The results of a long-term study performed at Brigham Young University (BYU) show that happily married couples reap many health benefits, and are less prone to illness.
Family researcher Rick Miller and his research team examined data from 1,681 married people over the course of 20 years. The study was published in the June issue of the Journal of Marriage and Family.
Previous research at BYU showed that healthy, mutually supportive relationships increased the longevity of the individuals involved, and other studies have shown that happily married people sleep better, drink less and are more likely to keep doctor’s appointments.
Some research also suggests that couples who exercise together stick to their programs more diligently than those who exercise alone – in fact, their chances of sticking to an exercise plan are raised by 90 percent, according to Helen Ryan, a certified personal trainer.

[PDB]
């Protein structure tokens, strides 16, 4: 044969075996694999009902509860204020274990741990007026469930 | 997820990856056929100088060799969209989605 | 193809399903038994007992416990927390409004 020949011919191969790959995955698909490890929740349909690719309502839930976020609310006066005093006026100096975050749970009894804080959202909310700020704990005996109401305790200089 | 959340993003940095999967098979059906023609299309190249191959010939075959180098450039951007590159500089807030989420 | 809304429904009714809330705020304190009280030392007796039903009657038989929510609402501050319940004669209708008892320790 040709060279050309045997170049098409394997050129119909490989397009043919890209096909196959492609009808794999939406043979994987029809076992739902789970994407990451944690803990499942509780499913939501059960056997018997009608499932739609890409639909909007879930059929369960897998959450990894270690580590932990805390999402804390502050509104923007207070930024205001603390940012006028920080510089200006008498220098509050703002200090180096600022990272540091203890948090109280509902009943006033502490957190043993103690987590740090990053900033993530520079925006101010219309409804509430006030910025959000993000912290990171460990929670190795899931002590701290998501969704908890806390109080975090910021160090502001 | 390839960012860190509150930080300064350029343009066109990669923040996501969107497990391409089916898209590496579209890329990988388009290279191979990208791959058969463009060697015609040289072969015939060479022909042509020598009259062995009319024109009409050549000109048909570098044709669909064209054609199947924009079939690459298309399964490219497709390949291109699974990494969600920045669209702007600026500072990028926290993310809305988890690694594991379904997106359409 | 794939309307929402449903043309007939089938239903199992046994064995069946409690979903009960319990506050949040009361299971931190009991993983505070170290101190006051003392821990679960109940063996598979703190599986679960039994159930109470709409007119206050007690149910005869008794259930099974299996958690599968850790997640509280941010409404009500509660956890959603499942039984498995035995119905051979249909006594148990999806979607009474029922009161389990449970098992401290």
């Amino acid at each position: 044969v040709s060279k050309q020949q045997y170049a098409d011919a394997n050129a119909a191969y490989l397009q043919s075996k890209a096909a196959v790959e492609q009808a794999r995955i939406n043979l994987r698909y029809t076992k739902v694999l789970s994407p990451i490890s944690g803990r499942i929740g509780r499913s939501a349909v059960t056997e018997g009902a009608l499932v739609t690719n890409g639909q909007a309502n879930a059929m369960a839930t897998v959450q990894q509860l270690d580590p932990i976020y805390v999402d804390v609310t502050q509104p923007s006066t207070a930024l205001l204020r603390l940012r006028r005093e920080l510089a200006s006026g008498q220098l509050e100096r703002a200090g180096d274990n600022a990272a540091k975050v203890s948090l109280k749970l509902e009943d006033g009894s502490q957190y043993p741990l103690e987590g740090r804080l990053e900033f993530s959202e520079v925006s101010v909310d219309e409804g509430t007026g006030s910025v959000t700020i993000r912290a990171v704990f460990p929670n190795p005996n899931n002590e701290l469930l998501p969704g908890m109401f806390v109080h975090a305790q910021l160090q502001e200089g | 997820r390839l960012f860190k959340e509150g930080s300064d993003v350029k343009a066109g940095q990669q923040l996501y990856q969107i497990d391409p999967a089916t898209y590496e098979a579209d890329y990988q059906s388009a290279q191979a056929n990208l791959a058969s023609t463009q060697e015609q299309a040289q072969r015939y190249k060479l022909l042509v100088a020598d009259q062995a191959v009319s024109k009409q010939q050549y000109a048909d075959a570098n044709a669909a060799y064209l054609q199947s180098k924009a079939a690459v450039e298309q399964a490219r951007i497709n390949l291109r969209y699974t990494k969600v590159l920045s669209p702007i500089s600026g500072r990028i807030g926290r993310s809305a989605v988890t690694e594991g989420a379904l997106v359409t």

To gather data for the 20-year study, Miller and his team asked participants to rate their level of marital problems, as well as their overall personal health. The team found that those who had higher ratings of conflict within their marriages also had higher ratings of poor health.
According to Miller, “when spouses have a bad day, in a happy marriage, they’re more likely to support each other and empathize with each other. That support reduces stress and helps buffer against a decline in health.”
An unhappy marriage, of course, does not work this way. One is much more likely to lead a happier, healthier life flying solo than dealing with the constant stressors of a bad relationship.
Miller says, “there’s evidence from previous research that marital conflict leads to poor health. But this study also shows happy marriages have a preventative component that keeps you in good health over the years.”
If you have found that special someone, it’s good news for your overall well-being, and for the well-being of your partner. Live and love well!
-The Alternative Daily